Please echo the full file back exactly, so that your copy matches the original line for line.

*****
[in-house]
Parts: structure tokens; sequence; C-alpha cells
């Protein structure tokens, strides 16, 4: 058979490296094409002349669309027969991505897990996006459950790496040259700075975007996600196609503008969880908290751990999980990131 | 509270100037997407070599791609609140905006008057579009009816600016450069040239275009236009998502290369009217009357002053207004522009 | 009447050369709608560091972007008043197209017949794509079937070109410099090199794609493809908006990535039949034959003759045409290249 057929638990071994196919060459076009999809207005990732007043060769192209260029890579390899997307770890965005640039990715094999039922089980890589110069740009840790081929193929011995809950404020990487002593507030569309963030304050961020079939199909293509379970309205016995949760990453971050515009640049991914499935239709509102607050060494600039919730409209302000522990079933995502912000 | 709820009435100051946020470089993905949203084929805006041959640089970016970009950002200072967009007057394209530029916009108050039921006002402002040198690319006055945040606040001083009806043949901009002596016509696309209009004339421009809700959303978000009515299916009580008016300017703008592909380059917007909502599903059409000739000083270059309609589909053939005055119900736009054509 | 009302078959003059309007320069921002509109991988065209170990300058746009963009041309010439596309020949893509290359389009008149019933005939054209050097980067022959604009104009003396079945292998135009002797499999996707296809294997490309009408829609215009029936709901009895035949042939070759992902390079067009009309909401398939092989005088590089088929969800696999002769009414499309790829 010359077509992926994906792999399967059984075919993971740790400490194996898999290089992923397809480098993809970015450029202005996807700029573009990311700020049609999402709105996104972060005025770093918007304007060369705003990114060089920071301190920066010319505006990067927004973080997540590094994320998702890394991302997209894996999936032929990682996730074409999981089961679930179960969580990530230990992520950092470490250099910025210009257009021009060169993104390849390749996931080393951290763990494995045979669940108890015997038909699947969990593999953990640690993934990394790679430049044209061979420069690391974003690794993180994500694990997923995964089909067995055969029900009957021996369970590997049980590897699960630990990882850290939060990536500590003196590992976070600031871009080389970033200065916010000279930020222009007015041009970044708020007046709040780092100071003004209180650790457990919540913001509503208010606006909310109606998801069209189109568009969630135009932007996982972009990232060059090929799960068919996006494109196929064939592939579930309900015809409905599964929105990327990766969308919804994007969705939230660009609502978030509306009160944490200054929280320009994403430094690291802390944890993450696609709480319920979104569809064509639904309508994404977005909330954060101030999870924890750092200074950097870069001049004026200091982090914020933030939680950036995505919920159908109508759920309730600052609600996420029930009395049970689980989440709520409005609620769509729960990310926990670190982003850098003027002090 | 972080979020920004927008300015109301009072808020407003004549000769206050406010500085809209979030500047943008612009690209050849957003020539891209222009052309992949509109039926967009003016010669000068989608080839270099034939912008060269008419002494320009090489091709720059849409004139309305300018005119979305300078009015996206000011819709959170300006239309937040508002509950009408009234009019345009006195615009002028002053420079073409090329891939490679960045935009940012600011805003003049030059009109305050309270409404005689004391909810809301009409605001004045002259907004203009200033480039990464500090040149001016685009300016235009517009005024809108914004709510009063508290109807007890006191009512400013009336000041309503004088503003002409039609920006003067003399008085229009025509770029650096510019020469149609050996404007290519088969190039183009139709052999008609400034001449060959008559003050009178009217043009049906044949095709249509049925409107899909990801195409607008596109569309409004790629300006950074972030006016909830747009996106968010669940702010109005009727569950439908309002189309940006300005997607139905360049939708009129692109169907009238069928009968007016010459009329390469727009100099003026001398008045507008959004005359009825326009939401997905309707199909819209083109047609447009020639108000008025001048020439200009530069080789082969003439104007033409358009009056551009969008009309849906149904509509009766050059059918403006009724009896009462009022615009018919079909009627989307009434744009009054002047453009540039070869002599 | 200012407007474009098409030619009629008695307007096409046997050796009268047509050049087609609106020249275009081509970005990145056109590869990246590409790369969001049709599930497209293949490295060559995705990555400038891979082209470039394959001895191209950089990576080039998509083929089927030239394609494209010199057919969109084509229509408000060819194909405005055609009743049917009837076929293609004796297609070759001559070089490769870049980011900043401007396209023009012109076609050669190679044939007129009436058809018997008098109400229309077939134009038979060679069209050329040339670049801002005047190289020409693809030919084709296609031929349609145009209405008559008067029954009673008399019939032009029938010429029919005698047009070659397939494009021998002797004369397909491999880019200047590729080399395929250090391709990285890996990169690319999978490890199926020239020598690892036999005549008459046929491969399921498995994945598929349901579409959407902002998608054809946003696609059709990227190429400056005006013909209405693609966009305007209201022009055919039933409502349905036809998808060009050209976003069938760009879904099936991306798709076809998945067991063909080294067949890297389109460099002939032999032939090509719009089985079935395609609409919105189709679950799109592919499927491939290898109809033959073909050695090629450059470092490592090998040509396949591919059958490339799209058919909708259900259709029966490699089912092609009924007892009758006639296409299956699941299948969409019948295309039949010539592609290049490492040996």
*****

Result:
[in-house]
Parts: structure tokens; sequence; C-alpha cells
């Protein structure tokens, strides 16, 4: 058979490296094409002349669309027969991505897990996006459950790496040259700075975007996600196609503008969880908290751990999980990131 | 509270100037997407070599791609609140905006008057579009009816600016450069040239275009236009998502290369009217009357002053207004522009 | 009447050369709608560091972007008043197209017949794509079937070109410099090199794609493809908006990535039949034959003759045409290249 057929638990071994196919060459076009999809207005990732007043060769192209260029890579390899997307770890965005640039990715094999039922089980890589110069740009840790081929193929011995809950404020990487002593507030569309963030304050961020079939199909293509379970309205016995949760990453971050515009640049991914499935239709509102607050060494600039919730409209302000522990079933995502912000 | 709820009435100051946020470089993905949203084929805006041959640089970016970009950002200072967009007057394209530029916009108050039921006002402002040198690319006055945040606040001083009806043949901009002596016509696309209009004339421009809700959303978000009515299916009580008016300017703008592909380059917007909502599903059409000739000083270059309609589909053939005055119900736009054509 | 009302078959003059309007320069921002509109991988065209170990300058746009963009041309010439596309020949893509290359389009008149019933005939054209050097980067022959604009104009003396079945292998135009002797499999996707296809294997490309009408829609215009029936709901009895035949042939070759992902390079067009009309909401398939092989005088590089088929969800696999002769009414499309790829 010359077509992926994906792999399967059984075919993971740790400490194996898999290089992923397809480098993809970015450029202005996807700029573009990311700020049609999402709105996104972060005025770093918007304007060369705003990114060089920071301190920066010319505006990067927004973080997540590094994320998702890394991302997209894996999936032929990682996730074409999981089961679930179960969580990530230990992520950092470490250099910025210009257009021009060169993104390849390749996931080393951290763990494995045979669940108890015997038909699947969990593999953990640690993934990394790679430049044209061979420069690391974003690794993180994500694990997923995964089909067995055969029900009957021996369970590997049980590897699960630990990882850290939060990536500590003196590992976070600031871009080389970033200065916010000279930020222009007015041009970044708020007046709040780092100071003004209180650790457990919540913001509503208010606006909310109606998801069209189109568009969630135009932007996982972009990232060059090929799960068919996006494109196929064939592939579930309900015809409905599964929105990327990766969308919804994007969705939230660009609502978030509306009160944490200054929280320009994403430094690291802390944890993450696609709480319920979104569809064509639904309508994404977005909330954060101030999870924890750092200074950097870069001049004026200091982090914020933030939680950036995505919920159908109508759920309730600052609600996420029930009395049970689980989440709520409005609620769509729960990310926990670190982003850098003027002090 | 972080979020920004927008300015109301009072808020407003004549000769206050406010500085809209979030500047943008612009690209050849957003020539891209222009052309992949509109039926967009003016010669000068989608080839270099034939912008060269008419002494320009090489091709720059849409004139309305300018005119979305300078009015996206000011819709959170300006239309937040508002509950009408009234009019345009006195615009002028002053420079073409090329891939490679960045935009940012600011805003003049030059009109305050309270409404005689004391909810809301009409605001004045002259907004203009200033480039990464500090040149001016685009300016235009517009005024809108914004709510009063508290109807007890006191009512400013009336000041309503004088503003002409039609920006003067003399008085229009025509770029650096510019020469149609050996404007290519088969190039183009139709052999008609400034001449060959008559003050009178009217043009049906044949095709249509049925409107899909990801195409607008596109569309409004790629300006950074972030006016909830747009996106968010669940702010109005009727569950439908309002189309940006300005997607139905360049939708009129692109169907009238069928009968007016010459009329390469727009100099003026001398008045507008959004005359009825326009939401997905309707199909819209083109047609447009020639108000008025001048020439200009530069080789082969003439104007033409358009009056551009969008009309849906149904509509009766050059059918403006009724009896009462009022615009018919079909009627989307009434744009009054002047453009540039070869002599 | 200012407007474009098409030619009629008695307007096409046997050796009268047509050049087609609106020249275009081509970005990145056109590869990246590409790369969001049709599930497209293949490295060559995705990555400038891979082209470039394959001895191209950089990576080039998509083929089927030239394609494209010199057919969109084509229509408000060819194909405005055609009743049917009837076929293609004796297609070759001559070089490769870049980011900043401007396209023009012109076609050669190679044939007129009436058809018997008098109400229309077939134009038979060679069209050329040339670049801002005047190289020409693809030919084709296609031929349609145009209405008559008067029954009673008399019939032009029938010429029919005698047009070659397939494009021998002797004369397909491999880019200047590729080399395929250090391709990285890996990169690319999978490890199926020239020598690892036999005549008459046929491969399921498995994945598929349901579409959407902002998608054809946003696609059709990227190429400056005006013909209405693609966009305007209201022009055919039933409502349905036809998808060009050209976003069938760009879904099936991306798709076809998945067991063909080294067949890297389109460099002939032999032939090509719009089985079935395609609409919105189709679950799109592919499927491939290898109809033959073909050695090629450059470092490592090998040509396949591919059958490339799209058919909708259900259709029966490699089912092609009924007892009758006639296409299956699941299948969409019948295309039949010539592609290049490492040996």